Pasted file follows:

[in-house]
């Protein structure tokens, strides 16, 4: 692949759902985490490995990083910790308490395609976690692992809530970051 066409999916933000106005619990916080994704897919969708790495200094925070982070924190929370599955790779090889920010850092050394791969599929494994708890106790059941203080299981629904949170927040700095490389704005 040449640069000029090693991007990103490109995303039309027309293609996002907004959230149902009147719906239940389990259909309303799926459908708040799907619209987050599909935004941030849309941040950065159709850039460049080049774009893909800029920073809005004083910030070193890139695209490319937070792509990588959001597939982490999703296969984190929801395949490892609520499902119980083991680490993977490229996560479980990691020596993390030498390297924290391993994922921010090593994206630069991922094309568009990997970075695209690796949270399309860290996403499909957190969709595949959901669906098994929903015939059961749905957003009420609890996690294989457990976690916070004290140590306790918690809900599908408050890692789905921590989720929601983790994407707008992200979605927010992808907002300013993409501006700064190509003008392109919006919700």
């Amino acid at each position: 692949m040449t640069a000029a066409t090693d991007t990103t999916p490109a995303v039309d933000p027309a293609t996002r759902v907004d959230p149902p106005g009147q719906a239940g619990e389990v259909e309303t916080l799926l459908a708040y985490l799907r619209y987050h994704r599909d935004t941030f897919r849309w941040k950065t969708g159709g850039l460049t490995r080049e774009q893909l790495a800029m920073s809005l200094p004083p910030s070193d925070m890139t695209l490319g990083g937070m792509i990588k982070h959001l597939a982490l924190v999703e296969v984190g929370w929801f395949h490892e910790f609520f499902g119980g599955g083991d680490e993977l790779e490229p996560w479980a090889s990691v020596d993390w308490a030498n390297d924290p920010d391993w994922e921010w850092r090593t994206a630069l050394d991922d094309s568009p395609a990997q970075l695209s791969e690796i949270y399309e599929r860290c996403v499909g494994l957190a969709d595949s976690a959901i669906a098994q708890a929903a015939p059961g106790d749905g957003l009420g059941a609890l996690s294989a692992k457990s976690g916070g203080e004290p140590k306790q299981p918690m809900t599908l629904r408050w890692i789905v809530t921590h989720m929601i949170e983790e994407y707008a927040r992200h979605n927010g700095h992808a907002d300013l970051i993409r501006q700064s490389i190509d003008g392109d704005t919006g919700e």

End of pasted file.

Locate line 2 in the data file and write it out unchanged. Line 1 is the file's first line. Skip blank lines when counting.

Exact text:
């Protein structure tokens, strides 16, 4: 692949759902985490490995990083910790308490395609976690692992809530970051 066409999916933000106005619990916080994704897919969708790495200094925070982070924190929370599955790779090889920010850092050394791969599929494994708890106790059941203080299981629904949170927040700095490389704005 040449640069000029090693991007990103490109995303039309027309293609996002907004959230149902009147719906239940389990259909309303799926459908708040799907619209987050599909935004941030849309941040950065159709850039460049080049774009893909800029920073809005004083910030070193890139695209490319937070792509990588959001597939982490999703296969984190929801395949490892609520499902119980083991680490993977490229996560479980990691020596993390030498390297924290391993994922921010090593994206630069991922094309568009990997970075695209690796949270399309860290996403499909957190969709595949959901669906098994929903015939059961749905957003009420609890996690294989457990976690916070004290140590306790918690809900599908408050890692789905921590989720929601983790994407707008992200979605927010992808907002300013993409501006700064190509003008392109919006919700």